Detailed graphs on the outbreak of Ebola in West Africa and the healh systems in the affected countries.

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The Flu, TB and Now Ebola: A Rare Legal Remedy Returns

Discussion of the legal and civil liberties issues involved in quarantines

NEW YORK TIMES                                  Oct. 27, 2014

By and N

It was nearly 100 years ago that an influenza pandemic led to sweeping quarantines in American cities, and it was more than two decades ago that patients in New York were forced into isolation after an outbreak of tuberculosis.

In modern America, public health actions of such gravity are remarkably rare. So the decisions by New York and New Jersey on Friday to quarantine some travelers returning from the Ebola zone in West Africa have taken public officials into unfamiliar legal and medical territory...

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Insurance companies now write Ebola exclusions into policies; offer Ebola-related products

HOMELAND SECURITY NEWS WIRE                Oct. 27, 2014

U.S. and British insurance companies have begun to write Ebola exclusions into their policies for hospitals, event organizers, airliners, and other businesses vulnerable to disruption from the disease.

As a result, new policies and renewals will become more expensive for firms looking to insure business travel to West Africa or to cover the risk of losses from Ebola-driven business interruptions (BI).The cost of insuring an event against Ebola, for example, would likely be triple the amount of normal cancellation insurance — if the venue was in a region not known to be affected by the virus.

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Quarantined Ebola Nurse Kaci Hickox to Be Released by New Jersey

ABC NEWS                                          Oct. 27, 2014

by Josh Margolin


NEWARK --New Jersey has decided to release a nurse who was fighting an order that forcibly quarantined her after she returned from Africa where she treated Ebola patients.

The release was announced this morning after Kaci Hickox, hired a lawyer to sue over her mandatory 21-day quarantine. Shortly before the decision by the New Jersey Health Department, the nurse said she hopes "this nightmare of mine and the fight that I’ve undertaken is not in vain.”

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200 Ethiopian volunteers to join west Africa Ebola fight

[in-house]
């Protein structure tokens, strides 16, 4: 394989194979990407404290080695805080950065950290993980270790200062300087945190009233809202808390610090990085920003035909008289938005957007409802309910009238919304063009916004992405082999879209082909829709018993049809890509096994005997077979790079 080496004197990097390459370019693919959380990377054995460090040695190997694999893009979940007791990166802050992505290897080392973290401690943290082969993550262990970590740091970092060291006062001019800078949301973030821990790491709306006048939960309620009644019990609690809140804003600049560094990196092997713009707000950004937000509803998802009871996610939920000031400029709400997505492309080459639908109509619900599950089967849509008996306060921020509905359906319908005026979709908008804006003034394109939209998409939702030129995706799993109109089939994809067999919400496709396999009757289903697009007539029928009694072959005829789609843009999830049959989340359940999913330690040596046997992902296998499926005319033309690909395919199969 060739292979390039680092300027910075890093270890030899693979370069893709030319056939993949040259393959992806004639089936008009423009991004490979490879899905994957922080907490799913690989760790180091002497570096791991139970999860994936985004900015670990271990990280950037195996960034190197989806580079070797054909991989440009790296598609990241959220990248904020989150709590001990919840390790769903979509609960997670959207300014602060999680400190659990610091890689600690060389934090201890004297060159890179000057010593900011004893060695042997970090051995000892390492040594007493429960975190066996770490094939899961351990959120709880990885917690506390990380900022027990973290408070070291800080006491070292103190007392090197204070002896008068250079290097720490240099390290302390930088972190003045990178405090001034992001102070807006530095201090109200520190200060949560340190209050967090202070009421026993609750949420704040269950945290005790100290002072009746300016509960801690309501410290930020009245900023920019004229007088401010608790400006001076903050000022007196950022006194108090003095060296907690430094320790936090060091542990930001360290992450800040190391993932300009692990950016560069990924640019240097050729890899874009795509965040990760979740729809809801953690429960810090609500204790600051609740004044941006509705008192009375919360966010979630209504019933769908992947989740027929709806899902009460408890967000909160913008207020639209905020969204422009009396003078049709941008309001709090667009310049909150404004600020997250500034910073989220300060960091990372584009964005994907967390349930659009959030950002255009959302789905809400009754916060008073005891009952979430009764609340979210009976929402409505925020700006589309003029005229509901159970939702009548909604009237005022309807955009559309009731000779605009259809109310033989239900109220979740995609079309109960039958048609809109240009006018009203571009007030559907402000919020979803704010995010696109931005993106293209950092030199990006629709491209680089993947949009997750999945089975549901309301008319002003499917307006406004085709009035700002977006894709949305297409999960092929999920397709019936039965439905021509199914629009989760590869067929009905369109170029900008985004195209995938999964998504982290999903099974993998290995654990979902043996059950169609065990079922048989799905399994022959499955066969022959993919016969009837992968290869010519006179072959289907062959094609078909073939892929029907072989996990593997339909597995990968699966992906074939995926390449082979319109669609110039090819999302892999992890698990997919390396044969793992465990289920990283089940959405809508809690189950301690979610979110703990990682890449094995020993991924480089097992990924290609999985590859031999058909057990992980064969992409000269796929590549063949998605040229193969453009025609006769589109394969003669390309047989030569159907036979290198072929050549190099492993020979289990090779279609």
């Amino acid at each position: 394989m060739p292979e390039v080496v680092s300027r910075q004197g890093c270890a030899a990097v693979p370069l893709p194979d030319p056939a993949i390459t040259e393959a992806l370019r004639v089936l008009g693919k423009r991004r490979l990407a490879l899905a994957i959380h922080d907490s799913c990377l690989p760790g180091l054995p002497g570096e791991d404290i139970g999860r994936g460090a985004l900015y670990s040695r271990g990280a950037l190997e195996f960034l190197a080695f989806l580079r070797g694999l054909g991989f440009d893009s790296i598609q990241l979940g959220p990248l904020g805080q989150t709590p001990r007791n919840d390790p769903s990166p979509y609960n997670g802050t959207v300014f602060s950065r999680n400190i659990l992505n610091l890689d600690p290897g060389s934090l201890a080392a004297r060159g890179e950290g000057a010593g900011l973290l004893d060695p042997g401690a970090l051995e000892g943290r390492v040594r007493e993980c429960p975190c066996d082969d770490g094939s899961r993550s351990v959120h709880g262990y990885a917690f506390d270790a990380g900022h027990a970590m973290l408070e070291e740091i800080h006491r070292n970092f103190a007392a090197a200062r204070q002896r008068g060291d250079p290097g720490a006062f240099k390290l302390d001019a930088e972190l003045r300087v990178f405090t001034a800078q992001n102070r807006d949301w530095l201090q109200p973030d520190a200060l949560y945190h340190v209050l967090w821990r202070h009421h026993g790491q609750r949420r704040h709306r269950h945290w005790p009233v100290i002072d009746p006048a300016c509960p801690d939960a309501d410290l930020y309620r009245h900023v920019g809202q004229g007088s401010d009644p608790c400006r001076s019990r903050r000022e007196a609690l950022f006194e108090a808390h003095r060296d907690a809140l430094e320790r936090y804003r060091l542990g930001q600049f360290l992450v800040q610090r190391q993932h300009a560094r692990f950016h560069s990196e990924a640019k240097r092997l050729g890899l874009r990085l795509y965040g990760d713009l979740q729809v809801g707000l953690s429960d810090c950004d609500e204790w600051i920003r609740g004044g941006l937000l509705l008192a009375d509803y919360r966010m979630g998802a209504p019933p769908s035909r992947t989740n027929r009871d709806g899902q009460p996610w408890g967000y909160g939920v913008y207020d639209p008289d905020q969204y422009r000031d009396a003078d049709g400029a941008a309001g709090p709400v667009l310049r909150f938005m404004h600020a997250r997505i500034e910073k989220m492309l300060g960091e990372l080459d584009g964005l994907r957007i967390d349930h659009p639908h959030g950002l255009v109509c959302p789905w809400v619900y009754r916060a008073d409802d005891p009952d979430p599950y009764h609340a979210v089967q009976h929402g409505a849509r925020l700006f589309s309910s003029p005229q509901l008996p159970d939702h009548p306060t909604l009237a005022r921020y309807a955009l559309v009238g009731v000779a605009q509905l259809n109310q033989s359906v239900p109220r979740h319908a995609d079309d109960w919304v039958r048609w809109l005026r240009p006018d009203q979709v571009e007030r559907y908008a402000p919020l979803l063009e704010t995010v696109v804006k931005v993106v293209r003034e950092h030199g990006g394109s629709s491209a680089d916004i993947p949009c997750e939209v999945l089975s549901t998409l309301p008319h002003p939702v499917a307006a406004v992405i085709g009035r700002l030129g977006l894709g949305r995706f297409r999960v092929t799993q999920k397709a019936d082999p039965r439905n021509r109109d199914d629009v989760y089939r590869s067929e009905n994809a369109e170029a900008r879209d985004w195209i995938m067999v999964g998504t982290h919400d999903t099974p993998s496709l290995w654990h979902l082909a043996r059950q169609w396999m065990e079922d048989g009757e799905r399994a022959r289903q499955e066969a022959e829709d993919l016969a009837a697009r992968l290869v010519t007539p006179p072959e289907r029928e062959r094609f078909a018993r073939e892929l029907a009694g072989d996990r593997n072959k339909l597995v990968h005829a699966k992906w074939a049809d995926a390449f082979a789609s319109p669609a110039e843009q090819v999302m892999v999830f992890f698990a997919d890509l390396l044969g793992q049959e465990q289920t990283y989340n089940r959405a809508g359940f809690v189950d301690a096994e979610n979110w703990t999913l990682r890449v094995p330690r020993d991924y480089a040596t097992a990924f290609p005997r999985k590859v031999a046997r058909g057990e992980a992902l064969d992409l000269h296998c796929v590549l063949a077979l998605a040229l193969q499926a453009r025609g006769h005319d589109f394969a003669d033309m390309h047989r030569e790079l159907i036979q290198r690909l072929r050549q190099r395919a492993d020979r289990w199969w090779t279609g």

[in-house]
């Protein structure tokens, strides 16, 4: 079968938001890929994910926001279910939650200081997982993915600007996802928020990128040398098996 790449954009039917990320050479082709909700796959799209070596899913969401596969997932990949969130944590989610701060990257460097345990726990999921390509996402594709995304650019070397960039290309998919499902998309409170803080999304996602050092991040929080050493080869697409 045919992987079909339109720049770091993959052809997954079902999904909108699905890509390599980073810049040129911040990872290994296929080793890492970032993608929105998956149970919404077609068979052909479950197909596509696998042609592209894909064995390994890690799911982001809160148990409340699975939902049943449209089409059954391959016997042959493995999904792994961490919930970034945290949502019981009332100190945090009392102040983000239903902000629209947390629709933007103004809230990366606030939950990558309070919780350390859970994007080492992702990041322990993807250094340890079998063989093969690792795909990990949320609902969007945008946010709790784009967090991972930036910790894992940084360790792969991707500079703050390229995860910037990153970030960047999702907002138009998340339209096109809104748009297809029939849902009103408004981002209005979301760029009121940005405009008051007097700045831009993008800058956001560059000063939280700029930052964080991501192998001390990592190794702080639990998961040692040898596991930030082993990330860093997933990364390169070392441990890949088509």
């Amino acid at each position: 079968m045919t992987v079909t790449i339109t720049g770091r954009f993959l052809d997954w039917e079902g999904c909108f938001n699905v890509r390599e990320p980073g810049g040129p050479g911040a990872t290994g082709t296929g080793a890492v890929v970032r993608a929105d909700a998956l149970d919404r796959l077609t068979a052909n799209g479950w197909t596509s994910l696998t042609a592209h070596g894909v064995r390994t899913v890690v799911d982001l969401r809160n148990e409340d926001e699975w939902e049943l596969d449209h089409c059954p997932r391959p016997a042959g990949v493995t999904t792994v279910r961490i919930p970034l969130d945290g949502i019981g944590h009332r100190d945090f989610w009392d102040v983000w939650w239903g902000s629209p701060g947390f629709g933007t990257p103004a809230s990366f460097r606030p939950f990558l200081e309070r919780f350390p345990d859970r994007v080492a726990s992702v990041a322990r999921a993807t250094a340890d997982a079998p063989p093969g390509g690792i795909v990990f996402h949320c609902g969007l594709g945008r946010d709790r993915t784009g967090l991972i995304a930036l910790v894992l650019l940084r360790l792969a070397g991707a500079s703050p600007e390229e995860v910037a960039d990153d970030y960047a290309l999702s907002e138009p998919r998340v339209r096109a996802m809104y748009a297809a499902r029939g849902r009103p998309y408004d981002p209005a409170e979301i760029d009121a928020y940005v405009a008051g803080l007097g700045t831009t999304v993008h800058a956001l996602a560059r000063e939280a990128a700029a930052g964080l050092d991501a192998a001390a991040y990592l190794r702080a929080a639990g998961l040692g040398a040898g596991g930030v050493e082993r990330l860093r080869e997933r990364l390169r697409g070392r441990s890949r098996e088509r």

THE AFRICA REPORT                                             OCT. 24, 2014

In response to an urgent appeal by the African Union for medical staff to avert West Africa's health crisis, Ethiopia has pledged to send 200 volunteer health workers to countries hit by the Ebola outbreak.

DRCongo  and Nigeria have also announced plans to respond to AU's call for member countries to show solidarity in the fight against Ebola.


Ethiopia also has pledged over $500,000 to Liberia, Sierra Leone and Guinea, the three affected countries.

Head of African Union commission, Nkosazana Dlamini-Zuma, told journalists in Sierra Leone that   ..."Several African member states have pledged to send in a number of health workers to Liberia, Sierra Leone and Guinea, including DR Congo, which will send around 1,000 workers in three groups."

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White House Presses States to Reconsider Mandatory Ebola Quarantine Orders

UPDATE:    Under Pressure, Cuomo Loosens Policy for Ebola Quarantines in New York

NEW YORK TIMES                                                             Oct. 26, 2014

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U.S. envoy in West Africa to see how world failing in Ebola fight

REUTERS                                         Oct. 26, 2014
By Michelle Nichols

CONAKRY -- The U.S. Ambassador to the United Nations, Samantha Power, arrived in Guinea's capital Conakry on Sunday to see first hand how the global response is failing to stop the deadly spread of Ebola in West Africa.

U.S. Ambassador to the United Nations Samantha Power arrives at the 69th United Nations General Assembly at U.N. headquarters in New York, September 24, 2014. Credit: Reuters/Mike Segar

Power, who will also visit Sierra Leone and Liberia, said she hopes to gain a better understanding of which resources are missing so she can push other countries to offer more help.